Paul Haggis

Lowest Rated: 25% Third Person (2014)
Birthday: Not Available
Birthplace: Not Available
Paul Haggis absorbed the principles of playwriting and theater production at an early age. His parents owned the Gallery Theatre in London, Ontario, and it was there that he began to develop his skills. Haggis went on to study cinematography at Fanshawe College before moving to California in 1975 at the age of 22, ready to begin writing for the camera. He started by contributing to such programs as The Love Boat, One Day at a Time, Diff'rent Strokes, and The Facts of Life -- where he took the title of producer for the first time. Television proved to be a natural venue for Haggis' creative talents. He spent the 1980s and '90s writing for series like The Tracey Ullman Show, Due South, L.A. Law, and EZ Streets. He also created and co-created such shows as Walker, Texas Ranger and Family Law, and acted as executive producer for series like Michael Hayes and Family Law. A serious milestone for Haggis would come in 2004, however, when he made his first high-profile foray into feature film.Haggis had his eye on two stories written by former fight manager Jerry Boyd (published under the name F.X. Toole) as the material through which he could create a screenplay. After securing them both, he wrote a script titled Million Dollar Baby -- a project that soon found Clint Eastwood signing on to play the lead, though the actor negotiated his way into the director's chair as well. He left Haggis' original draft unchanged and within a year of shooting, the film was in theaters, racking up four Oscars, including Best Picture. By this time Haggis was already steeped in his next project, a crime drama called Crash. Working from a story he'd conceived and a script he'd written himself, Haggis was able to achieve a unique vision by also helming the film. It was his first time directing a major motion picture, but it promised not to be the last, as Crash received vocal if not universal critical acclaim, including film critic Roger Ebert's proclamation that it was the best film of 2005. Crash was also nominated for six Academy Awards, including Best Director and Best Picture, surprising many when it won the latter prize on Oscar night. In addition to his Academy Award for producing the Best Picture-winning film, Haggis also went home with an Oscar for co-writing the screenplay.Haggis wasn't about to rest on the success of his recent efforts, however. He began 2006 by penning the screenplay for the Zach Braff comedy The Last Kiss as well as adapting the James Bradley book The Flags of Our Fathers, which Clint Eastwood signed on to direct.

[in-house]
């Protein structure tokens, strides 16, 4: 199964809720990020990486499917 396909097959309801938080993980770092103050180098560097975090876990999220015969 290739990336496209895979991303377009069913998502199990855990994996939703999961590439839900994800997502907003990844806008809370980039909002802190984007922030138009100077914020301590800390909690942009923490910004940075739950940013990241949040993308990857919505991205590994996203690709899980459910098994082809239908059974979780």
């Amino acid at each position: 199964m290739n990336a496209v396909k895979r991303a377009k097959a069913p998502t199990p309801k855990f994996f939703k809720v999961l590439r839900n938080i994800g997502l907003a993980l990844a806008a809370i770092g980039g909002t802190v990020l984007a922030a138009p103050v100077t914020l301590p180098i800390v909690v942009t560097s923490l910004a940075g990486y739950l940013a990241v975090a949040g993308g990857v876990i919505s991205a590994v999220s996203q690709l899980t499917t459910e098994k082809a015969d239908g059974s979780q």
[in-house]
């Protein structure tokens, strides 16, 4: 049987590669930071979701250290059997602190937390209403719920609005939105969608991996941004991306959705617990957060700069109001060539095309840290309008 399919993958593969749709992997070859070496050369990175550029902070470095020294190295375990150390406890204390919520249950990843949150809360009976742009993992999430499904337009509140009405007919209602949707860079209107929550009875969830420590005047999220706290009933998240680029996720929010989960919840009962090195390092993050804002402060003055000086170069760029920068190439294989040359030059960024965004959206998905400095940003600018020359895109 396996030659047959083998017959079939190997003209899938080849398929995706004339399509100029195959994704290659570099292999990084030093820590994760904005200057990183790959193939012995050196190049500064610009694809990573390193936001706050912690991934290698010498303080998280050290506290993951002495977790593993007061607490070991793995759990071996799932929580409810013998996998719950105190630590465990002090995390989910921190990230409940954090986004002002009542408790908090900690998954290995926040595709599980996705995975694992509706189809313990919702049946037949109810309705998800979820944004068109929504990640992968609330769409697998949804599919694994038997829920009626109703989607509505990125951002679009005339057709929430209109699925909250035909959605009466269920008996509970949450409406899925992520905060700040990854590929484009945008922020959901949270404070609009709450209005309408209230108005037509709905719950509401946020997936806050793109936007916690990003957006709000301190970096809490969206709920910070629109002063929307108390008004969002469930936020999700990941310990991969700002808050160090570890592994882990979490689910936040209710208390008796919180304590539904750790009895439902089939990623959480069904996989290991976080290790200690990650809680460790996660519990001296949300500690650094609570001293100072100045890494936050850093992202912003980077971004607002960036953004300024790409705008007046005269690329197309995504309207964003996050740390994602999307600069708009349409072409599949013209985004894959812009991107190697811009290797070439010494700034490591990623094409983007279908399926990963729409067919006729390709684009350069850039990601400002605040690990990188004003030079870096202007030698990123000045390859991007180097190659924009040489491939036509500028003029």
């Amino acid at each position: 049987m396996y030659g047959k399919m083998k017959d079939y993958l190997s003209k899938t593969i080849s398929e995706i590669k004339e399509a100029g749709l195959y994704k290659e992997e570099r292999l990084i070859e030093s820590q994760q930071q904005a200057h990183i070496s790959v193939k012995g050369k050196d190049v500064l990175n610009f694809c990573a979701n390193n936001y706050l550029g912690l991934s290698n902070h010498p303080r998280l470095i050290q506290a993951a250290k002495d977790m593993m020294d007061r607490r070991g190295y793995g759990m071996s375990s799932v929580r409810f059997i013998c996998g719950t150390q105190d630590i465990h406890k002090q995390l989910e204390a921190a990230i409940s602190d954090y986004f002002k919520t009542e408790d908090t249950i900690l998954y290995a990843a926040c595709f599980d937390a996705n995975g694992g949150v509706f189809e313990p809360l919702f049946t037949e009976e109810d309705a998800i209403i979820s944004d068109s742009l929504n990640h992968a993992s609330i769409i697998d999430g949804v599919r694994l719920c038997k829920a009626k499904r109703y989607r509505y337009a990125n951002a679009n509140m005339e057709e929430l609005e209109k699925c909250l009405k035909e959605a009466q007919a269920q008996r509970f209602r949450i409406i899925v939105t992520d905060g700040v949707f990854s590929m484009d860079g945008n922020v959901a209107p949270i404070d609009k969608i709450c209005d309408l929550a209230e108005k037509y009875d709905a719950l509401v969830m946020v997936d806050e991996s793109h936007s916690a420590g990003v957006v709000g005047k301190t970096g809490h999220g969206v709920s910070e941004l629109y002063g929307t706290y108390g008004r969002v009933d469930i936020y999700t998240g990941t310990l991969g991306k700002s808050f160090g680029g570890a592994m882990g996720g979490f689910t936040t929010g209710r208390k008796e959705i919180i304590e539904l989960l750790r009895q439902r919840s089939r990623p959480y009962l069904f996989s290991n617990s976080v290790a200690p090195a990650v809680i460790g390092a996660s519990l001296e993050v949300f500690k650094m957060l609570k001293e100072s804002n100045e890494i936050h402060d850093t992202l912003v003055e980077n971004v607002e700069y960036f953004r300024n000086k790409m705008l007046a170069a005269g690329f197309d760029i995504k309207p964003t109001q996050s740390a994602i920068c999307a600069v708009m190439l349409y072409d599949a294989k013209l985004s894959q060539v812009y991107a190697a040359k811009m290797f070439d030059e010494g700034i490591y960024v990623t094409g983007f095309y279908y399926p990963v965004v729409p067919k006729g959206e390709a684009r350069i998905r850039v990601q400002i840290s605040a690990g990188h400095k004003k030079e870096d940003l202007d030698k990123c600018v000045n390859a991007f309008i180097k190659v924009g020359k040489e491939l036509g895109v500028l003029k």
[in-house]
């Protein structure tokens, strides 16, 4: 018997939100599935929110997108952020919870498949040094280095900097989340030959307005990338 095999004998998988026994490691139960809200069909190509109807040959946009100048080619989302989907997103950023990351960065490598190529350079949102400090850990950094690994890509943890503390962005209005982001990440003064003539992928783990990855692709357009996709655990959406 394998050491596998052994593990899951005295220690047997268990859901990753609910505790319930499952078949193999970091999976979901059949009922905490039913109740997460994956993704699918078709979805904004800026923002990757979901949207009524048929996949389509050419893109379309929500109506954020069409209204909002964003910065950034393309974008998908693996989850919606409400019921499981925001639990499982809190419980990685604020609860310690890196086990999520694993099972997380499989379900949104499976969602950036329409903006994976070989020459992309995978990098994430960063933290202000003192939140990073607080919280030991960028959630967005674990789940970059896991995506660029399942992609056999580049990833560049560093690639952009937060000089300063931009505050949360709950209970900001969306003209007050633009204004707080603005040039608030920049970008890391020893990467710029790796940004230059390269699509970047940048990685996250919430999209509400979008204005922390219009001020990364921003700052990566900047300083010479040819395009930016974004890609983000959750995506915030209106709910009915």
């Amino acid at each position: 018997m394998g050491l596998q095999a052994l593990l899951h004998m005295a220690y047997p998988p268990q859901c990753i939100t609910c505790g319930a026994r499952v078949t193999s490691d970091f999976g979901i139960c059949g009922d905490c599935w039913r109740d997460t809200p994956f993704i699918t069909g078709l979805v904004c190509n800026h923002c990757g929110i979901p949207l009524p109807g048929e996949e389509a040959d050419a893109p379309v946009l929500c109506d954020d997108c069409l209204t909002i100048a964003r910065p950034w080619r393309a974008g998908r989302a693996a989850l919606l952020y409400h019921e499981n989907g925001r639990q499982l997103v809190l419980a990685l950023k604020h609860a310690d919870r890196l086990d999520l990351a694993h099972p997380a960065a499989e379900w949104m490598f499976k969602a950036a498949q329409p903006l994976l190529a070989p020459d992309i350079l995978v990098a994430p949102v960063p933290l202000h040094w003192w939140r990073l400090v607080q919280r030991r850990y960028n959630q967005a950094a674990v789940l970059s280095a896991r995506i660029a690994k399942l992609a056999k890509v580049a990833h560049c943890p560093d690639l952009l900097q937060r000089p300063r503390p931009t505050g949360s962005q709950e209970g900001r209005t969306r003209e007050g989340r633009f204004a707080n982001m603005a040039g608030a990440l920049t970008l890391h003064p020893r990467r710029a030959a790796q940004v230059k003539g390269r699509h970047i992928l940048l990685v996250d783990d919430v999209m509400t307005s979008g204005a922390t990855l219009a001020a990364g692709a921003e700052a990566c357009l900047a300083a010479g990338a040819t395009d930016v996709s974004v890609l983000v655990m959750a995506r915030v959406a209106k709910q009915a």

Highest Rated Movies



42% Gold Executive Producer $7.3M 2017
No Score Yet The Juliet Screenwriter 2016
95% Going Clear: Scientology and the Prison of Belief Actor 2015
25% Third Person Producer $0.7M 2014
94% Casting By Actor $14.5K 2013
51% The Next Three Days Screenwriter Producer Director $21.2M 2010
65% Quantum of Solace Screenwriter $168.5M 2008
73% In the Valley of Elah Director Screenwriter Producer $6.6M 2007
91% Letters from Iwo Jima Executive Producer $13.7M 2006
94% Casino Royale Screenwriter $167.1M 2006
73% Flags of Our Fathers Screenwriter $33.7M 2006
46% The Last Kiss Screenwriter $11.6M 2006
No Score Yet The Dialogue: Learning From the Masters - Paul Haggis Actor 2006
91% Million Dollar Baby Producer Screenwriter $100.5M 2004
74% Crash Producer Screenwriter Director $55.4M 2004
No Score Yet Ez Streets Director 1996
59% Crash Screenwriter $3.2M 1996
No Score Yet Red Hot Director 1993


No Score Yet CBS This Morning
  • 2015
  • 2013
97% Show Me a Hero
Executive Producer Director
  • 2015
  • 15
No Score Yet Last Call With Carson Daly
  • 2011
7% Crash
Producer Executive Producer
  • 2009
  • 2008
40% The Black Donnellys
Producer Executive Producer Screenwriter Director
  • 2007
66% Entourage
Guest Himself
  • 2006
No Score Yet Due South
Executive Producer Creator Screenwriter Director
  • 1995
85% Thirtysomething
  • 1988


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